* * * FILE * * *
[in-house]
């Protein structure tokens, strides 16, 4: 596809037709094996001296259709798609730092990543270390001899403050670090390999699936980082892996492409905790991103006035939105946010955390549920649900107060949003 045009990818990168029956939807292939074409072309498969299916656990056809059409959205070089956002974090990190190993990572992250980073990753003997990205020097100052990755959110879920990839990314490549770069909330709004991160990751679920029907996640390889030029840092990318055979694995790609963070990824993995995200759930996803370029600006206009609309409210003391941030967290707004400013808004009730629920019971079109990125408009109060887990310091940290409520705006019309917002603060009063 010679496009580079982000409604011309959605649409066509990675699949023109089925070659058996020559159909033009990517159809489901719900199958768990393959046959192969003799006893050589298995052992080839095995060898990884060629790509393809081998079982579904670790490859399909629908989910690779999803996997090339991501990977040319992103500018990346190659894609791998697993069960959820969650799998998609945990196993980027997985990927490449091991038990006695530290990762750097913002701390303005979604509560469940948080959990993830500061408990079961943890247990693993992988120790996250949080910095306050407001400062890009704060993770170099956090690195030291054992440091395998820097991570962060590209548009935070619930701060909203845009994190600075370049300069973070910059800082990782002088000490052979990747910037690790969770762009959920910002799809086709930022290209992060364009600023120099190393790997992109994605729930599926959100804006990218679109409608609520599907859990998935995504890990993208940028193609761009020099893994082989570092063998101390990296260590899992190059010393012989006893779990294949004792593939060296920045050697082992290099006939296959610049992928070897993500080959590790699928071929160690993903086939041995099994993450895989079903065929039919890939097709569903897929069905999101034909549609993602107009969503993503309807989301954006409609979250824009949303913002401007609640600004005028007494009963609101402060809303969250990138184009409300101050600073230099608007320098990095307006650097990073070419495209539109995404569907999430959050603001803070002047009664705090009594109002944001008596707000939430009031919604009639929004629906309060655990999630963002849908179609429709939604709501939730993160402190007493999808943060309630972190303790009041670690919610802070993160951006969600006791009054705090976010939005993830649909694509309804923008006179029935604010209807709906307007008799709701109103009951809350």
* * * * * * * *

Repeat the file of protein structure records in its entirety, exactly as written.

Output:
[in-house]
């Protein structure tokens, strides 16, 4: 596809037709094996001296259709798609730092990543270390001899403050670090390999699936980082892996492409905790991103006035939105946010955390549920649900107060949003 045009990818990168029956939807292939074409072309498969299916656990056809059409959205070089956002974090990190190993990572992250980073990753003997990205020097100052990755959110879920990839990314490549770069909330709004991160990751679920029907996640390889030029840092990318055979694995790609963070990824993995995200759930996803370029600006206009609309409210003391941030967290707004400013808004009730629920019971079109990125408009109060887990310091940290409520705006019309917002603060009063 010679496009580079982000409604011309959605649409066509990675699949023109089925070659058996020559159909033009990517159809489901719900199958768990393959046959192969003799006893050589298995052992080839095995060898990884060629790509393809081998079982579904670790490859399909629908989910690779999803996997090339991501990977040319992103500018990346190659894609791998697993069960959820969650799998998609945990196993980027997985990927490449091991038990006695530290990762750097913002701390303005979604509560469940948080959990993830500061408990079961943890247990693993992988120790996250949080910095306050407001400062890009704060993770170099956090690195030291054992440091395998820097991570962060590209548009935070619930701060909203845009994190600075370049300069973070910059800082990782002088000490052979990747910037690790969770762009959920910002799809086709930022290209992060364009600023120099190393790997992109994605729930599926959100804006990218679109409608609520599907859990998935995504890990993208940028193609761009020099893994082989570092063998101390990296260590899992190059010393012989006893779990294949004792593939060296920045050697082992290099006939296959610049992928070897993500080959590790699928071929160690993903086939041995099994993450895989079903065929039919890939097709569903897929069905999101034909549609993602107009969503993503309807989301954006409609979250824009949303913002401007609640600004005028007494009963609101402060809303969250990138184009409300101050600073230099608007320098990095307006650097990073070419495209539109995404569907999430959050603001803070002047009664705090009594109002944001008596707000939430009031919604009639929004629906309060655990999630963002849908179609429709939604709501939730993160402190007493999808943060309630972190303790009041670690919610802070993160951006969600006791009054705090976010939005993830649909694509309804923008006179029935604010209807709906307007008799709701109103009951809350």